How the words of Jesus were fulfilled in 70ad (Historicism)

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Puritan Board Doctor
Source: Keys To The Great Tribulation - (source moved, was a website now it's a YouTube channel)


Judea had always been one of the most restless and rebellious parts of the Roman Empire, and from 60 A.D. onwards the situation began to deteriorate rapidly. Felix the Roman governor was succeeded by Festus, Albinius and then Gessius Florus, a brutal tyrant whose cruelty and maladministration was bound to result in an uprising; which it soon did; Florus was driven out of Jerusalem, the fortress of Antonio was seized by the Zealots and the pro Roman faction in the Holy City was slaughtered. The revolt spread like wildfire, and when Cestius Gallus the Roman governor of Syria who had advanced on Jerusalem, suddenly retreated for no apparent reason, the Jewish Zealots went on the offensive, convinced that God was on their side.

However, over the next three years, under the command of Vespasian who subsequently became Roman Emperor, and then of his son Titus, the Imperial Legions systematically subdued Palestine, gradually tightening the net around the Holy City, in which anarchy reigned as rival Jewish groups fought each other for control. Gabara, Jotapata, Tarichaea, Gischala, and Gamala all fell to the Romans with great slaughter, as the defenders and citizens were exterminated or engaged in mass suicide. These events are recorded for us by the Jewish historian Josephus, who was at first a commander of the rebels in Galilee before going over to the Romans.

The account of the Siege of Jerusalem, as given by Josephus makes gruesome reading. Over one million Jews perished in the siege by famine and the sword. The defenders were reduced to eating human flesh, and chewing grass and leather for sustenance. Those who ventured outside the walls by night in search of food, if captured were scourged, then crucified by the Romans in full view of the defenders. Sometimes hundreds met their fate in this manner during the space of one day. Perhaps some recalled the words of Jesus, when making His way to Calvary and crucifixion. He said to the women of Jerusalem:-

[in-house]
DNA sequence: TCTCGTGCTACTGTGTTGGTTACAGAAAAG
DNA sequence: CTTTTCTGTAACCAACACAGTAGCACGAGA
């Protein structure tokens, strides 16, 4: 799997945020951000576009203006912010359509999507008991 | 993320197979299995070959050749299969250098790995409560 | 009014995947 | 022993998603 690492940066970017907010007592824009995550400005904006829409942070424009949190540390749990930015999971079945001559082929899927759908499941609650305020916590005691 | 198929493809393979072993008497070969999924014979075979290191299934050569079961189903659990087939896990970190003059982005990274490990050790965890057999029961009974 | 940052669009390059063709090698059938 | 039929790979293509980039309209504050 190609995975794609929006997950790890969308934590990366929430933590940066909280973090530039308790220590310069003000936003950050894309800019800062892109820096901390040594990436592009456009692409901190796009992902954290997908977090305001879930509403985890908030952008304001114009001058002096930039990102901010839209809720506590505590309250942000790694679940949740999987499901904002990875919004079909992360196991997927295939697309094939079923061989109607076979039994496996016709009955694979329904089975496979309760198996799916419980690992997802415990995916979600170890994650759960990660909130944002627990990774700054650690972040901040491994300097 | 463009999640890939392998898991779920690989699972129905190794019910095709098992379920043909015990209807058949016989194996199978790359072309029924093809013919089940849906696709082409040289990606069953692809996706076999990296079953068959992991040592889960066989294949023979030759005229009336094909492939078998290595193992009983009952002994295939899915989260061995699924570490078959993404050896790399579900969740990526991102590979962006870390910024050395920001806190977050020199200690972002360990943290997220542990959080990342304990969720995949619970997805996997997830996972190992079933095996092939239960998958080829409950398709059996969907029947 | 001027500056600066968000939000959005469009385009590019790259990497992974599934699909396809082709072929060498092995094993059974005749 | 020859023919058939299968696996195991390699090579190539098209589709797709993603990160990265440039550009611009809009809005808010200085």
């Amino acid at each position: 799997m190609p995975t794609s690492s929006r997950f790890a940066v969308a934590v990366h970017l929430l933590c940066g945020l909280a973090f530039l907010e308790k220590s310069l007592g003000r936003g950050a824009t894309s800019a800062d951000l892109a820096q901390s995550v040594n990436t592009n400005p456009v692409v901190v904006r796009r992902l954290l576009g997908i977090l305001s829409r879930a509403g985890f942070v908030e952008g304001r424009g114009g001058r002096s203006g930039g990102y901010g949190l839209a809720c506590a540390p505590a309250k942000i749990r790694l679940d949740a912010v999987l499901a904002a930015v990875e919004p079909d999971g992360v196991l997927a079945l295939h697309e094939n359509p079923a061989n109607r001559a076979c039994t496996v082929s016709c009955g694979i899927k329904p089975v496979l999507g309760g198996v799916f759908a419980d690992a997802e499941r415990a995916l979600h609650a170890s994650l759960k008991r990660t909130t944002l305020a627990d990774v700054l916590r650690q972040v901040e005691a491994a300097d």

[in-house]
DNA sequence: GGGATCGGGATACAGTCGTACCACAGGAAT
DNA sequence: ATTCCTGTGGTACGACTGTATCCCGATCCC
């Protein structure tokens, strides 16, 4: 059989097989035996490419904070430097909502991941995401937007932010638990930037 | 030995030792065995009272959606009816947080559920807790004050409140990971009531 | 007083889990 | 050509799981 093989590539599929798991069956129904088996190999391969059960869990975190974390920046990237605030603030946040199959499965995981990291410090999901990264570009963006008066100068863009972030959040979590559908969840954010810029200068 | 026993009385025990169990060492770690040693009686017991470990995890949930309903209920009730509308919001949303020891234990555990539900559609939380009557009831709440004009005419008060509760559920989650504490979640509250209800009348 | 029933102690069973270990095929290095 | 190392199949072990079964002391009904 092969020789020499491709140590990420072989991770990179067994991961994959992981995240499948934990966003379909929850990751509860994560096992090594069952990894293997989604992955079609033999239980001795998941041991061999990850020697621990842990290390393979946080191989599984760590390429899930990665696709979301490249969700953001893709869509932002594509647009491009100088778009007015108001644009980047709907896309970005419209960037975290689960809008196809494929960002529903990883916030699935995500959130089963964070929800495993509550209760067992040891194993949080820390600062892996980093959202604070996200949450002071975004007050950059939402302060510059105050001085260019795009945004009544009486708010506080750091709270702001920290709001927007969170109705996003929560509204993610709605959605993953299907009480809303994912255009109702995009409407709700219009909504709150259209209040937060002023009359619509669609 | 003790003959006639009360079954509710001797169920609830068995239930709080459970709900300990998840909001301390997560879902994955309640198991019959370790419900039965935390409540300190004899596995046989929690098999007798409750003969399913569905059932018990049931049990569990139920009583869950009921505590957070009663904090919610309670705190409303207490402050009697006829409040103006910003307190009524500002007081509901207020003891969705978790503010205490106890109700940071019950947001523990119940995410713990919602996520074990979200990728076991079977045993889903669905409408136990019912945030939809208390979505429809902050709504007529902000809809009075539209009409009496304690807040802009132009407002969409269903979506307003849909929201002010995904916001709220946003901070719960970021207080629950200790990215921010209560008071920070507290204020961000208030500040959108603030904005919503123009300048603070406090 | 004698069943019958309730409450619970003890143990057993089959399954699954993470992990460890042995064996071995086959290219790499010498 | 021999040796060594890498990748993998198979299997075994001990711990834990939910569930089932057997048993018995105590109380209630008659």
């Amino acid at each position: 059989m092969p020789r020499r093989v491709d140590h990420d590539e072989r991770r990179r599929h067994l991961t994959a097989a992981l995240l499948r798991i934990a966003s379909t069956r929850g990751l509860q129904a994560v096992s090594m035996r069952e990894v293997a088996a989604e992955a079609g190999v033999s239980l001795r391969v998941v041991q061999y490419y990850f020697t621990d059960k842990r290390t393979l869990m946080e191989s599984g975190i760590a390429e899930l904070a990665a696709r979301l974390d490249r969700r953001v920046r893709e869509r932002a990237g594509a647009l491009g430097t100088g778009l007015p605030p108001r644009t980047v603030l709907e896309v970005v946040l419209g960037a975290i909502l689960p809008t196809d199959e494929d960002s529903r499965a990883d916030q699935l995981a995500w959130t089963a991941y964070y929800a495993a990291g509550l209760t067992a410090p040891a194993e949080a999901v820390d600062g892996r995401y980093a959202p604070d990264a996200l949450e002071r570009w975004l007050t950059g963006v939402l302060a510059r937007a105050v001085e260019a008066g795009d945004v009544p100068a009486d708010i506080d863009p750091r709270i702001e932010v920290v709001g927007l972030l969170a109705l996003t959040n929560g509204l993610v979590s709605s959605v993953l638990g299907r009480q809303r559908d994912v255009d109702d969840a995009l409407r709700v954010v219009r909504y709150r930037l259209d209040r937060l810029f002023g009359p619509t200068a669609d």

"Daughters of Jerusalem, weep not for me but for yourselves and for your children."
Luke 23:28

Josephus writing of the conflict says:-

"Our city of all those which have been subjected to the Romans, was advanced to the highest felicity and was thrust down again to the extremist misery; for if the misfortunes of all men from the beginning of the world, were compared to those of the Jews, they would appear much inferior upon the comparison . . . to speak in brief, no other city every suffered such things, as no generation from the beginning of the world was ever more fruitful of wickedness."

As the plight of those within the walls grew worse, many attempted to escape, swallowing their money so that it would not be taken by the Romans. When this was discovered, any subsequent deserters were ripped open and disemboweled by the Romans in search of gold. Eventually most of the city and the Castle of Antonio had fallen to the invaders, and the Jews took refuge within the Temple precincts. They prepared to make a final stand there, still believing that God would intervene and save them. Finally the Holy Temple fell to the soldiers of the Roman Prince Titus; fire brands were used by the Roman soldiers to set the Sanctuary ablaze, and soon the magnificent temple ot Herod was a heap of smoking ruins. The Roman Legions now carried their standards, the Eagle and the Serpent into the Temple and sacrificed before them in the traditional Roman manner, an ox, a sheep and the ultimate abomination a pig. It has been estimated that at least one milion perished in the Siege of Jerusalem, and some ninety thousand survivors were sold into slavery, whilst seven hundred of the tallest most handsome captives were reserved for the March of Triumph through Rome by 'Titus and his Legions. Thus were fulfilled the predictions of the Lord Jesus, a generation earlier, and also of the prophet Daniel several hundred years before, when he had foretold concerning Titus and the armies of Imperial Rome:-

"And the people of the Prince that shall come shall destroy the city and the sanctuary; and the end thereof shall be with a flood, and unto the end of the war desolations are determined . . . and that determined shall be poured upon the desolate."